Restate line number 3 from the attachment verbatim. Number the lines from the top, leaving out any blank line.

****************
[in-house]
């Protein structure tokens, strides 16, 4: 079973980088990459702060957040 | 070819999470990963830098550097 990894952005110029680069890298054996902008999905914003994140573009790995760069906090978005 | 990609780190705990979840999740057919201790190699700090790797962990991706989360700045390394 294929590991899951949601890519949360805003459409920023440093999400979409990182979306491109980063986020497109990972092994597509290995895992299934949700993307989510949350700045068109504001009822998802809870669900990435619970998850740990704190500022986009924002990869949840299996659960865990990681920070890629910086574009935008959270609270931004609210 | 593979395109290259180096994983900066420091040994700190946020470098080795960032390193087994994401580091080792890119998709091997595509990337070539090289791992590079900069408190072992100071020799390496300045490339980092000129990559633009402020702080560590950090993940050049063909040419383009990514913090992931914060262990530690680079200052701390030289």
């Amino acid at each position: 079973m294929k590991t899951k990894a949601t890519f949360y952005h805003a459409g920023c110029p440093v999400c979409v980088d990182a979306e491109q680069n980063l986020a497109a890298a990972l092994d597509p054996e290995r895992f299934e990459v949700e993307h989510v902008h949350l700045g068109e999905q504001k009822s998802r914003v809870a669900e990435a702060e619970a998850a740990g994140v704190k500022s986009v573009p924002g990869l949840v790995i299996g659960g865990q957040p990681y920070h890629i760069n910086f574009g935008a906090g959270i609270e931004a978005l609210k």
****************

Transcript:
């Amino acid at each position: 079973m294929k590991t899951k990894a949601t890519f949360y952005h805003a459409g920023c110029p440093v999400c979409v980088d990182a979306e491109q680069n980063l986020a497109a890298a990972l092994d597509p054996e290995r895992f299934e990459v949700e993307h989510v902008h949350l700045g068109e999905q504001k009822s998802r914003v809870a669900e990435a702060e619970a998850a740990g994140v704190k500022s986009v573009p924002g990869l949840v790995i299996g659960g865990q957040p990681y920070h890629i760069n910086f574009g935008a906090g959270i609270e931004a978005l609210k």